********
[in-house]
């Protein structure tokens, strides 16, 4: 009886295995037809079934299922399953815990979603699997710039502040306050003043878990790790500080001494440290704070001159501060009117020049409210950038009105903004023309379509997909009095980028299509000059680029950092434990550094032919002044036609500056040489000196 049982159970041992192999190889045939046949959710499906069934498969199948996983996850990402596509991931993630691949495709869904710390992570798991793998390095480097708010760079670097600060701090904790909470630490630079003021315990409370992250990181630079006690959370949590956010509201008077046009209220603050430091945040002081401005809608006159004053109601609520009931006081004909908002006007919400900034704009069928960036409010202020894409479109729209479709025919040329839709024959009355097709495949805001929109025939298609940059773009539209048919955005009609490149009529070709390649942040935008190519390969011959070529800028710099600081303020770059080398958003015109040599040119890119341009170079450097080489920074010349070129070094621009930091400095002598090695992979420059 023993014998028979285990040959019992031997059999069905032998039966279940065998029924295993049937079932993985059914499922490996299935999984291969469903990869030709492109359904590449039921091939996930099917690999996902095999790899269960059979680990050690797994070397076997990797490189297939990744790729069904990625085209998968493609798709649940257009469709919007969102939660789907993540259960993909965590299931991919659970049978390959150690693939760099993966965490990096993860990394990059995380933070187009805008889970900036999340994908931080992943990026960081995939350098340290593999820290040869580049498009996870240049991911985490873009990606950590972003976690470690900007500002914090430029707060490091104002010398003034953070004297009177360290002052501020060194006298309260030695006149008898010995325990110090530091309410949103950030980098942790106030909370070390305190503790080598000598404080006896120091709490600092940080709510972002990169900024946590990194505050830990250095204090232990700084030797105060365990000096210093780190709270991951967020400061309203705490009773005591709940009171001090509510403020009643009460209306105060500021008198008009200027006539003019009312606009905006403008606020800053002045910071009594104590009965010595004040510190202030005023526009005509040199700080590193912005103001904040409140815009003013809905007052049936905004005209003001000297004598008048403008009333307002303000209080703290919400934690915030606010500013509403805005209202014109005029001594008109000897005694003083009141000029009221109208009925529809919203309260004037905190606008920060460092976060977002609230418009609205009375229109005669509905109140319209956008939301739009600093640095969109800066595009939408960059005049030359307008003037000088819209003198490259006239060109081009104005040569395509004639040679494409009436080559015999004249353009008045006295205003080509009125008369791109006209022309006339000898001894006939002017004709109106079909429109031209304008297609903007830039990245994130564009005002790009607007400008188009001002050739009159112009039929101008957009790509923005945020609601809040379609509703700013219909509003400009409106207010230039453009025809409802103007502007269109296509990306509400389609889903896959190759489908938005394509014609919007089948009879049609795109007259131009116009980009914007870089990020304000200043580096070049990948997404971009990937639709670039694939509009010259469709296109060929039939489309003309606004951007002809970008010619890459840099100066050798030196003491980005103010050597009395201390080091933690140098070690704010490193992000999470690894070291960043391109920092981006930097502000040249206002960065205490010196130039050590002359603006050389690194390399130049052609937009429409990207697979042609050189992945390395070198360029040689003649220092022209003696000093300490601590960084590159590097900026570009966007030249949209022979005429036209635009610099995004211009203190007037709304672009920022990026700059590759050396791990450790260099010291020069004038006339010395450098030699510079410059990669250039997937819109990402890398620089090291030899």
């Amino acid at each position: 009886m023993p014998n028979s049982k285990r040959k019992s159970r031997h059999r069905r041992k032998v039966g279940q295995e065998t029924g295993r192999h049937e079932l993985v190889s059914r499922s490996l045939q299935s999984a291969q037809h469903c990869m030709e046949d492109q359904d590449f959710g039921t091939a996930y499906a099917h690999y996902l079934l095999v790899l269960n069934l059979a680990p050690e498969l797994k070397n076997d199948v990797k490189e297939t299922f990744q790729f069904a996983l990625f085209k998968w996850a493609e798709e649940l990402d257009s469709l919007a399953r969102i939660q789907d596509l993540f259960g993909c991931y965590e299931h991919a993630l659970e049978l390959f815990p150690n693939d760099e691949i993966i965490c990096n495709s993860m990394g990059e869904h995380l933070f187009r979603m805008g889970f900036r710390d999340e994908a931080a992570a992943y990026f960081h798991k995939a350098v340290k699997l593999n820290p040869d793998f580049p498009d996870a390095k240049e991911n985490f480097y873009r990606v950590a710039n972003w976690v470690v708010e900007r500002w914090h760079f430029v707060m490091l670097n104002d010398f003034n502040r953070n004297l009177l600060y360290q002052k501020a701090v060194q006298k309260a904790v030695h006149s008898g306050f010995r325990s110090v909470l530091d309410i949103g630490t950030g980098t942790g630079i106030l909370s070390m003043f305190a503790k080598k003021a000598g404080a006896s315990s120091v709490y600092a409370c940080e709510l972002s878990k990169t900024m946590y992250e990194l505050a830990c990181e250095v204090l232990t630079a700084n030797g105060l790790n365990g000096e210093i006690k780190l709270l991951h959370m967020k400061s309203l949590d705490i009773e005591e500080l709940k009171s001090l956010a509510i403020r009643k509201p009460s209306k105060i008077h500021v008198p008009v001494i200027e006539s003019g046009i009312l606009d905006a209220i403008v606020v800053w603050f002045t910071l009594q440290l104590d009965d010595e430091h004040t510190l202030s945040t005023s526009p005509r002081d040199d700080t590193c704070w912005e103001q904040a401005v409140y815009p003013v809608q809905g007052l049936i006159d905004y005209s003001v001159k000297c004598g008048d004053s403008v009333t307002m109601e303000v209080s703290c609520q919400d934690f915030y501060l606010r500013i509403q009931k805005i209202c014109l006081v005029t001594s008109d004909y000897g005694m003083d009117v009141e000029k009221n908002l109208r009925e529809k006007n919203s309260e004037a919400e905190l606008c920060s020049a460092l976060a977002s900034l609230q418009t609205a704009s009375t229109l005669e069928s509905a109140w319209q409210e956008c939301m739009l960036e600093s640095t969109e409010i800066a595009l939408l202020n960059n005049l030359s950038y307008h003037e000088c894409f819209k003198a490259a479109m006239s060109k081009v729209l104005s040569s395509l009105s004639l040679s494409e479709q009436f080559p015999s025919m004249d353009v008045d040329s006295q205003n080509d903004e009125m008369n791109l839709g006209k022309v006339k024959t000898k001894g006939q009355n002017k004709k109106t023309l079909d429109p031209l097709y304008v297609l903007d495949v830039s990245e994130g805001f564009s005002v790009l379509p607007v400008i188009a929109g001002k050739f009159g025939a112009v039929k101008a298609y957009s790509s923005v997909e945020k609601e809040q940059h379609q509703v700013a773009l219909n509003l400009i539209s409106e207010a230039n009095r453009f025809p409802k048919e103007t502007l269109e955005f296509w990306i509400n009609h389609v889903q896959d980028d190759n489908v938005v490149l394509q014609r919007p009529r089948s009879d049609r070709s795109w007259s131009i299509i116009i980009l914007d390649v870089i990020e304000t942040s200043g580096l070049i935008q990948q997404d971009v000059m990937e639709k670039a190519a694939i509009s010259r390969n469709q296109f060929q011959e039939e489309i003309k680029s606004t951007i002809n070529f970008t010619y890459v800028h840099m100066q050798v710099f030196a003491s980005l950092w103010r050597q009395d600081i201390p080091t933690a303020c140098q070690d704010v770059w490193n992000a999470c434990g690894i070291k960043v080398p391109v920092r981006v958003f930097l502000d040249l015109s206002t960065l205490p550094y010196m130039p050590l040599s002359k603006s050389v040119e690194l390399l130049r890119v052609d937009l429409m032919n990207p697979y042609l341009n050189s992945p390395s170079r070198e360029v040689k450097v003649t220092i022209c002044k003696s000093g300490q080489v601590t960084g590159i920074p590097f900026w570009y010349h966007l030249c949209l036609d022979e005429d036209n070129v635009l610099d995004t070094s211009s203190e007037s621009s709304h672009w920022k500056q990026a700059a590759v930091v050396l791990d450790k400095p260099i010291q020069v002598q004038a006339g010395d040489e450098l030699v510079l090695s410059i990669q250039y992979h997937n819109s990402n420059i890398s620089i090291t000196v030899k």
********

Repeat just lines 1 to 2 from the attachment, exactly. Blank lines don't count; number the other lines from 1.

[in-house]
């Protein structure tokens, strides 16, 4: 009886295995037809079934299922399953815990979603699997710039502040306050003043878990790790500080001494440290704070001159501060009117020049409210950038009105903004023309379509997909009095980028299509000059680029950092434990550094032919002044036609500056040489000196 049982159970041992192999190889045939046949959710499906069934498969199948996983996850990402596509991931993630691949495709869904710390992570798991793998390095480097708010760079670097600060701090904790909470630490630079003021315990409370992250990181630079006690959370949590956010509201008077046009209220603050430091945040002081401005809608006159004053109601609520009931006081004909908002006007919400900034704009069928960036409010202020894409479109729209479709025919040329839709024959009355097709495949805001929109025939298609940059773009539209048919955005009609490149009529070709390649942040935008190519390969011959070529800028710099600081303020770059080398958003015109040599040119890119341009170079450097080489920074010349070129070094621009930091400095002598090695992979420059 023993014998028979285990040959019992031997059999069905032998039966279940065998029924295993049937079932993985059914499922490996299935999984291969469903990869030709492109359904590449039921091939996930099917690999996902095999790899269960059979680990050690797994070397076997990797490189297939990744790729069904990625085209998968493609798709649940257009469709919007969102939660789907993540259960993909965590299931991919659970049978390959150690693939760099993966965490990096993860990394990059995380933070187009805008889970900036999340994908931080992943990026960081995939350098340290593999820290040869580049498009996870240049991911985490873009990606950590972003976690470690900007500002914090430029707060490091104002010398003034953070004297009177360290002052501020060194006298309260030695006149008898010995325990110090530091309410949103950030980098942790106030909370070390305190503790080598000598404080006896120091709490600092940080709510972002990169900024946590990194505050830990250095204090232990700084030797105060365990000096210093780190709270991951967020400061309203705490009773005591709940009171001090509510403020009643009460209306105060500021008198008009200027006539003019009312606009905006403008606020800053002045910071009594104590009965010595004040510190202030005023526009005509040199700080590193912005103001904040409140815009003013809905007052049936905004005209003001000297004598008048403008009333307002303000209080703290919400934690915030606010500013509403805005209202014109005029001594008109000897005694003083009141000029009221109208009925529809919203309260004037905190606008920060460092976060977002609230418009609205009375229109005669509905109140319209956008939301739009600093640095969109800066595009939408960059005049030359307008003037000088819209003198490259006239060109081009104005040569395509004639040679494409009436080559015999004249353009008045006295205003080509009125008369791109006209022309006339000898001894006939002017004709109106079909429109031209304008297609903007830039990245994130564009005002790009607007400008188009001002050739009159112009039929101008957009790509923005945020609601809040379609509703700013219909509003400009409106207010230039453009025809409802103007502007269109296509990306509400389609889903896959190759489908938005394509014609919007089948009879049609795109007259131009116009980009914007870089990020304000200043580096070049990948997404971009990937639709670039694939509009010259469709296109060929039939489309003309606004951007002809970008010619890459840099100066050798030196003491980005103010050597009395201390080091933690140098070690704010490193992000999470690894070291960043391109920092981006930097502000040249206002960065205490010196130039050590002359603006050389690194390399130049052609937009429409990207697979042609050189992945390395070198360029040689003649220092022209003696000093300490601590960084590159590097900026570009966007030249949209022979005429036209635009610099995004211009203190007037709304672009920022990026700059590759050396791990450790260099010291020069004038006339010395450098030699510079410059990669250039997937819109990402890398620089090291030899």